This will enable you to determine what specific group of people – and what specific type of people – will be willing to hand over money in exchange for a product or service.

Once you have that information, you can develop content that solves their problems, fills their needs and makes their lives better, easier or more enjoyable.

These questions will help you develop a specific target audience profile.

What is your audience’s family situation? Single, married, divorced, kids, living with parents?

What kind of job or career do they have? Do they have a long commute and work long hours?

What is their financial situation? More than a salary range, how much disposable income do they have? Are they investing and planning for retirement?

What is their lifestyle? What kind of home do they live in? What kind of car do they drive? Where do they go for dinner? What do they do for fun?

How do they consume information? Do they read blogs, newsletters, newspapers and/or magazines? Do they watch videos or listen to podcasts? What social media channels do they use, personally and professionally?

What influences their buying decisions? What factors pique their interest and help close the deal? What factors make them skeptical and could potentially kill the deal? What emotions play a role in their decisions?

What are their most pressing concerns and problems? What prevents them from focusing at work? What keeps them up at night?

What are their values? What social and family issues are important to them?

The answers to every single one of these questions probably won’t be relevant to your business or product. But the more you know, the more powerful and well-received your message will be.

Your audience is a group of human beings, not numbers and statistics.

When we’re developing sales forecasts and revenue goals, and visions of dollar signs dance in our heads, we tend to lose sight of the fact that our products or services are supposed to help real people.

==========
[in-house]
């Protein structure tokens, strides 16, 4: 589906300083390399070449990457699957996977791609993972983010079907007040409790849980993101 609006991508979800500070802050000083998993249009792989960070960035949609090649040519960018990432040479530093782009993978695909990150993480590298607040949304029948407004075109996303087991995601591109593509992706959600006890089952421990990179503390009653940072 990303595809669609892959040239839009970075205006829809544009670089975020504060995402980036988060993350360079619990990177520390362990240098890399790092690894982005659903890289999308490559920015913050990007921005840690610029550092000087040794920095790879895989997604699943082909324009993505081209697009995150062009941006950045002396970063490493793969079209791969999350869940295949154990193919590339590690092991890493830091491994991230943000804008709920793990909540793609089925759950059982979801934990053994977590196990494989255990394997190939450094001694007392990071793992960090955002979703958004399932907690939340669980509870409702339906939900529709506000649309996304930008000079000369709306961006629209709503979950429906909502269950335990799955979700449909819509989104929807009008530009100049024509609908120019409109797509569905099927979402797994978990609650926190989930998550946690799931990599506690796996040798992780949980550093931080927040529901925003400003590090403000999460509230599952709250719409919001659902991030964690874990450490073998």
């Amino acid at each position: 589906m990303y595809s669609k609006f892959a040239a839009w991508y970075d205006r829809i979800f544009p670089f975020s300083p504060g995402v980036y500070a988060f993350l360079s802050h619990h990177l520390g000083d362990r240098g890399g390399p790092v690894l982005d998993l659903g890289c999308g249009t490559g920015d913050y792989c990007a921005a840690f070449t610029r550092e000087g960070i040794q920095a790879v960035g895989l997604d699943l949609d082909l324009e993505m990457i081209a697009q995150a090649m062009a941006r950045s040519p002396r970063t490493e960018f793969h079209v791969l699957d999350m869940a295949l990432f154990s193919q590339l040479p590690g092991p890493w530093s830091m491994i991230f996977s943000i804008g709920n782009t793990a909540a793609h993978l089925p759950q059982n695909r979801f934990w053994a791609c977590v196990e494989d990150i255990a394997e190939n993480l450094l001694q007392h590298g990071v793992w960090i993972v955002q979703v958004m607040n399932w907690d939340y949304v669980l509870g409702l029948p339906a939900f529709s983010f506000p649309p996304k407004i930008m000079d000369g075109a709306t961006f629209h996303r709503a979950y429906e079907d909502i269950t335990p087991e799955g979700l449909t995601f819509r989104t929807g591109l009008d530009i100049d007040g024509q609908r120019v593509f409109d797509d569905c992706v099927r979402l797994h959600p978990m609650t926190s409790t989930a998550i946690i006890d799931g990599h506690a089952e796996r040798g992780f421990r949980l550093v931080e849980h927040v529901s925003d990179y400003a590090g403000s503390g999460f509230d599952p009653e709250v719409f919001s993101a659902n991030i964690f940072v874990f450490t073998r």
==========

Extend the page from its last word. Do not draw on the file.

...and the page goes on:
Just like people make purchasing decisions based on emotion and justified by logic, the human element should influence our content more than any statistic.

When we get beyond broad, superficial demographic data, we’ll be better prepared to develop content that speaks to our target audience’s needs and motivates them to buy.


About the author: Scott McKelvey
scott mckelvey

I’m a copywriter, marketing consultant, lifelong New Jersey resident, husband to a beautiful wife and father to two beautiful girls. I love playing with my daughters, a day at the boardwalk, sarcasm, craft beer and grilling. I despise beating around the bush, synchronized swimming, Toddlers & Tiaras and onions. Most people don’t know I used to be a radio DJ and once wrote, produced and voiced a commercial for the TV show 24. Two places I want to visit before I die are Ireland and Norway, the homes of my ancestors. One place I never want to revisit is my first apartment because my creepy landlord, Monty, freaked me out. That just about covers it.

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1 reply
  1. Andrew Healey
    Andrew Healey says:

    Good post, Scott. Having a clear picture of their target markets seems to be something most businesses don’t have — they often try to reach everyone to avoid missing out. As you say, though, if we’re not specific, our message becomes diluted.